Jerry Sandusky Resentencing, Walk to patrol vehicle

Jerry Sandusky is escorted to a patrol vehicle after being resentenced at the Centre County Courthouse on Friday, Nov. 22, 2019.

On Saturday, Jerry Sandusky's attorney Edward Rymsza filed a petition for writ of habeas corpus on behalf of Sandusky to attempt to get a retrial, according to court documents.

Sandusky, former Penn State defensive coordinator, was found guilty for 45 counts of child sexual abuse brought against him in 2012.

According to court documents, Sandusky continues to plead not guilty.

After his initial sentencing of 30 to 60 years in 2012 from Judge John Cleland, he pleaded not guilty again in 2019 but received the same sentence by Judge Maureen Skerda, according to Daily Collegian archives.

The court documents filed on Saturday by Rymsza alleged Sandusky’s trial lawyers Joseph Amendola and Karl Rominger were "ineffective" throughout Sandusky's trial.

Additionally, the court documents claim Sandusky's trial counsel provided "ineffective assistance" when Sandusky was interviewed on national television, also violating his due process right to a fair trial.

Rymsza claimed the trial counsel used testimony from a psychologist that was "wholly unreasonable" because Sandusky allegedly didn't present signs of mental health defense.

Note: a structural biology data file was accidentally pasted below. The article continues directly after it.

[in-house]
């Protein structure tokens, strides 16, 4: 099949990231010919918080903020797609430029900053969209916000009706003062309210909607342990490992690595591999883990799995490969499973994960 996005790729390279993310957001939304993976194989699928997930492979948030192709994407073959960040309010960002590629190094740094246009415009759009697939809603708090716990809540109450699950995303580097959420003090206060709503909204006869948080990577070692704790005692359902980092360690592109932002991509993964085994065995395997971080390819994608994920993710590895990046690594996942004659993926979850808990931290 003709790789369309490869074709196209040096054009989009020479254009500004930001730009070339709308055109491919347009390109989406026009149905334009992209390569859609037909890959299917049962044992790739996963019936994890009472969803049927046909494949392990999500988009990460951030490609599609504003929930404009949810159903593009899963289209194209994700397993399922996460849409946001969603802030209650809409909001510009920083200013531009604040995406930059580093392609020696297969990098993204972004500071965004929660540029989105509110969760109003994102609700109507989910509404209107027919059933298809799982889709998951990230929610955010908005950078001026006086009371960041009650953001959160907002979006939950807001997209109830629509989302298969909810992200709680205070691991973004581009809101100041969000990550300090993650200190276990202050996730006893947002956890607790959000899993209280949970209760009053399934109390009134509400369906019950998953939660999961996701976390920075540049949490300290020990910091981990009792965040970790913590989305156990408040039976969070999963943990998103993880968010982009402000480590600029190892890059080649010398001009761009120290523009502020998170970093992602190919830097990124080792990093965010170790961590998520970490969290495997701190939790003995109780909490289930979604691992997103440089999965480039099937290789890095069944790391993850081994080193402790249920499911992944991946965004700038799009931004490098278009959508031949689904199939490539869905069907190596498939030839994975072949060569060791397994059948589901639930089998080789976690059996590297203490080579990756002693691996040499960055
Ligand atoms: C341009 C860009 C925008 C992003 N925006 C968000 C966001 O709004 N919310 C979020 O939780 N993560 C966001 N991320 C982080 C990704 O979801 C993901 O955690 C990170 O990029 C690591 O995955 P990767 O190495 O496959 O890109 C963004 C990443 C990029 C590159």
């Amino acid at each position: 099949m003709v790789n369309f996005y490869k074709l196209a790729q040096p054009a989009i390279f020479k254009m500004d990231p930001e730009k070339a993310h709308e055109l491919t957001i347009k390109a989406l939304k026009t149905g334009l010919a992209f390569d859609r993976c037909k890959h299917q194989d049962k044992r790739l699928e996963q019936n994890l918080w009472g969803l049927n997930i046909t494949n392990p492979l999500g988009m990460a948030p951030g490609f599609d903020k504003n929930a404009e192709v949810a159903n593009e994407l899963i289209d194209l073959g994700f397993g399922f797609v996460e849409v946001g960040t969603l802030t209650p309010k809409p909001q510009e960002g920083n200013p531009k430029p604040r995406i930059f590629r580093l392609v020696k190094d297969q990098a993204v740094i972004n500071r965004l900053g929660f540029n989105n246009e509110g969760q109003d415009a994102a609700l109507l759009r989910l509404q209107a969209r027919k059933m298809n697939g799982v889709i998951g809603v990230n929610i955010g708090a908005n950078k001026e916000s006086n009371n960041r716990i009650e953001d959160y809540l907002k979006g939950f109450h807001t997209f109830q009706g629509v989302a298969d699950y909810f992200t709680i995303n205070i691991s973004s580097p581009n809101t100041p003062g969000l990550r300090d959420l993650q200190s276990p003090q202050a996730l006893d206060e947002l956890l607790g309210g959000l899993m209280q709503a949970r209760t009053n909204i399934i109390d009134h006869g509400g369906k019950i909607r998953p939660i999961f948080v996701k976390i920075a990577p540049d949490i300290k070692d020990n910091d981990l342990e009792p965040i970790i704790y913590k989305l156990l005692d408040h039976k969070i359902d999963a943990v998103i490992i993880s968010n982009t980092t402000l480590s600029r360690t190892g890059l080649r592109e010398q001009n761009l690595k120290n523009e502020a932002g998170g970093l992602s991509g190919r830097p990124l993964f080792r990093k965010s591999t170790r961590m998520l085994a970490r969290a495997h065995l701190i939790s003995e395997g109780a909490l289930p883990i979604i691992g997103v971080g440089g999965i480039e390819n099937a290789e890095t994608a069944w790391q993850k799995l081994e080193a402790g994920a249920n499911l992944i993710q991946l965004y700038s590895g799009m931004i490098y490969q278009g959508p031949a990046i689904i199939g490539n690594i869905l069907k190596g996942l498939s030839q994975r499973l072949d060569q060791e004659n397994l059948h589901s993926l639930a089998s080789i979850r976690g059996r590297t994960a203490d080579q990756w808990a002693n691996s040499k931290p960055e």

According to court document, Sandusky's trial counsel was "ineffective" again after contradicting a statement regarding Sandusky's testimony.

The documents also alleged the prosecutor conducted an improper closing argument, the jury was unfair due to the publicity of the case and the denial of a trial continuance violated Sandusky’s due process rights.

According to the documents, Sandusky’s 6th Amendment right was allegedly violated when the courts proceeded to trial, and he had “ethically conflicted and ineffective counsel.”

The documents also allege the trial counsel was ineffective because they didn’t file an interlocutory appeal after his motion to withdraw was denied.

Sandusky was also allegedly denied his due process right when the trial counsel “argued outside or Mr. Sandusky’s presence” when they intended to withdraw and allegedly not notifying him, court documents said.

Additionally, the court documents said the prosecutor made "several inflammatory arguments designed to appeal to the jurors' emotions," and the prosecutor made "personal attacks" against Sandusky implying he was a "molester," "pedophile," "predatory pedophile," "a criminal," a "child molester" and "the perfect serial pedophile."

The documents allege Sandusky is “entitled to relief from his conviction and sentence because of the prejudicial effects of the cumulative errors in this case denied him of fair trial.”

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